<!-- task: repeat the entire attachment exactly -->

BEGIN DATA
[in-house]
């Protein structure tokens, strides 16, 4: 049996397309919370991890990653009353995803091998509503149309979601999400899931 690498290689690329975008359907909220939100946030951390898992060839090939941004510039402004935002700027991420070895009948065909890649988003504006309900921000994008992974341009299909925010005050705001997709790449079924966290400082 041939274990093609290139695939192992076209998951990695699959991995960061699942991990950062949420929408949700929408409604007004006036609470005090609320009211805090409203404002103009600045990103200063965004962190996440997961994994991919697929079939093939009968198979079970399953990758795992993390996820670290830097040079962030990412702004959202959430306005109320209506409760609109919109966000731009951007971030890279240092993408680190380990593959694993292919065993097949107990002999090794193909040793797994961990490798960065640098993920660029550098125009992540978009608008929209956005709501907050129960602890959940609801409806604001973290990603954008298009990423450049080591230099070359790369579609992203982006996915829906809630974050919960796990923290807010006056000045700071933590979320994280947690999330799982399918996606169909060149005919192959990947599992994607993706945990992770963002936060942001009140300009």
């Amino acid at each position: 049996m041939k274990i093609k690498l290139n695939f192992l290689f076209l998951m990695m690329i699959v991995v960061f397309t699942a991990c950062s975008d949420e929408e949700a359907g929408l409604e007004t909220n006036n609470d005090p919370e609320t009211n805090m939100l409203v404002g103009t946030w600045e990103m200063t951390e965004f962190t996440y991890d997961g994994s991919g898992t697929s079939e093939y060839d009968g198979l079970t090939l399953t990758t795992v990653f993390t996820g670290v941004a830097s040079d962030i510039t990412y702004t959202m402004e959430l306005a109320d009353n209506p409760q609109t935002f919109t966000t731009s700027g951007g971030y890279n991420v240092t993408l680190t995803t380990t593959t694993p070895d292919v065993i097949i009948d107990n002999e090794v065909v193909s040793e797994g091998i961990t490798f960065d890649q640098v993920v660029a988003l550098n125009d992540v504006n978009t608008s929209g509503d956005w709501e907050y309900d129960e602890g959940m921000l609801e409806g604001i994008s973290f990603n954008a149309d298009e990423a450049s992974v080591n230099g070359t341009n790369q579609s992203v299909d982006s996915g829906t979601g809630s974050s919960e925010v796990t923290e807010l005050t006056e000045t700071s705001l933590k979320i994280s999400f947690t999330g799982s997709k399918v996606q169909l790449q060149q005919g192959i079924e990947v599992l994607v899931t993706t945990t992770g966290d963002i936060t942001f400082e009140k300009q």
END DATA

[in-house]
């Protein structure tokens, strides 16, 4: 049996397309919370991890990653009353995803091998509503149309979601999400899931 690498290689690329975008359907909220939100946030951390898992060839090939941004510039402004935002700027991420070895009948065909890649988003504006309900921000994008992974341009299909925010005050705001997709790449079924966290400082 041939274990093609290139695939192992076209998951990695699959991995960061699942991990950062949420929408949700929408409604007004006036609470005090609320009211805090409203404002103009600045990103200063965004962190996440997961994994991919697929079939093939009968198979079970399953990758795992993390996820670290830097040079962030990412702004959202959430306005109320209506409760609109919109966000731009951007971030890279240092993408680190380990593959694993292919065993097949107990002999090794193909040793797994961990490798960065640098993920660029550098125009992540978009608008929209956005709501907050129960602890959940609801409806604001973290990603954008298009990423450049080591230099070359790369579609992203982006996915829906809630974050919960796990923290807010006056000045700071933590979320994280947690999330799982399918996606169909060149005919192959990947599992994607993706945990992770963002936060942001009140300009």
């Amino acid at each position: 049996m041939k274990i093609k690498l290139n695939f192992l290689f076209l998951m990695m690329i699959v991995v960061f397309t699942a991990c950062s975008d949420e929408e949700a359907g929408l409604e007004t909220n006036n609470d005090p919370e609320t009211n805090m939100l409203v404002g103009t946030w600045e990103m200063t951390e965004f962190t996440y991890d997961g994994s991919g898992t697929s079939e093939y060839d009968g198979l079970t090939l399953t990758t795992v990653f993390t996820g670290v941004a830097s040079d962030i510039t990412y702004t959202m402004e959430l306005a109320d009353n209506p409760q609109t935002f919109t966000t731009s700027g951007g971030y890279n991420v240092t993408l680190t995803t380990t593959t694993p070895d292919v065993i097949i009948d107990n002999e090794v065909v193909s040793e797994g091998i961990t490798f960065d890649q640098v993920v660029a988003l550098n125009d992540v504006n978009t608008s929209g509503d956005w709501e907050y309900d129960e602890g959940m921000l609801e409806g604001i994008s973290f990603n954008a149309d298009e990423a450049s992974v080591n230099g070359t341009n790369q579609s992203v299909d982006s996915g829906t979601g809630s974050s919960e925010v796990t923290e807010l005050t006056e000045t700071s705001l933590k979320i994280s999400f947690t999330g799982s997709k399918v996606q169909l790449q060149q005919g192959i079924e990947v599992l994607v899931t993706t945990t992770g966290d963002i936060t942001f400082e009140k300009q």